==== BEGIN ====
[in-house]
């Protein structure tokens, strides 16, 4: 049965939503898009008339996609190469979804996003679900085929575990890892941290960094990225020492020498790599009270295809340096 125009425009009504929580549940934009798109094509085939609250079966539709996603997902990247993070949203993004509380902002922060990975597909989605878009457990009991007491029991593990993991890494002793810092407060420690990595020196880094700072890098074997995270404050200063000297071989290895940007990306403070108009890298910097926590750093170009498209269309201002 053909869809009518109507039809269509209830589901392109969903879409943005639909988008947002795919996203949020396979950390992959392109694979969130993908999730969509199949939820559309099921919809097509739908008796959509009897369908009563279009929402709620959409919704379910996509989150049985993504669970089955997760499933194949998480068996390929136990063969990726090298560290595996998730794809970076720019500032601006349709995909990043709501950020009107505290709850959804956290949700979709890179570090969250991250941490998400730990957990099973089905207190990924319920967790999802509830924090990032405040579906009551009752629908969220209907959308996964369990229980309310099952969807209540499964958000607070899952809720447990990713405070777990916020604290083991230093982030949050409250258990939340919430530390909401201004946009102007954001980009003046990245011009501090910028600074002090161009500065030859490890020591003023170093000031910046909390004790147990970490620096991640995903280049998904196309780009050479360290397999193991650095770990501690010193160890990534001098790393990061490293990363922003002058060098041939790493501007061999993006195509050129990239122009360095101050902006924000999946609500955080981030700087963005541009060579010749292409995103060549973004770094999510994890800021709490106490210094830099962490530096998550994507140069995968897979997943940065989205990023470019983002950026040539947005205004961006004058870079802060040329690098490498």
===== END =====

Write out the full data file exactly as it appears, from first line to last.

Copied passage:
[in-house]
């Protein structure tokens, strides 16, 4: 049965939503898009008339996609190469979804996003679900085929575990890892941290960094990225020492020498790599009270295809340096 125009425009009504929580549940934009798109094509085939609250079966539709996603997902990247993070949203993004509380902002922060990975597909989605878009457990009991007491029991593990993991890494002793810092407060420690990595020196880094700072890098074997995270404050200063000297071989290895940007990306403070108009890298910097926590750093170009498209269309201002 053909869809009518109507039809269509209830589901392109969903879409943005639909988008947002795919996203949020396979950390992959392109694979969130993908999730969509199949939820559309099921919809097509739908008796959509009897369908009563279009929402709620959409919704379910996509989150049985993504669970089955997760499933194949998480068996390929136990063969990726090298560290595996998730794809970076720019500032601006349709995909990043709501950020009107505290709850959804956290949700979709890179570090969250991250941490998400730990957990099973089905207190990924319920967790999802509830924090990032405040579906009551009752629908969220209907959308996964369990229980309310099952969807209540499964958000607070899952809720447990990713405070777990916020604290083991230093982030949050409250258990939340919430530390909401201004946009102007954001980009003046990245011009501090910028600074002090161009500065030859490890020591003023170093000031910046909390004790147990970490620096991640995903280049998904196309780009050479360290397999193991650095770990501690010193160890990534001098790393990061490293990363922003002058060098041939790493501007061999993006195509050129990239122009360095101050902006924000999946609500955080981030700087963005541009060579010749292409995103060549973004770094999510994890800021709490106490210094830099962490530096998550994507140069995968897979997943940065989205990023470019983002950026040539947005205004961006004058870079802060040329690098490498």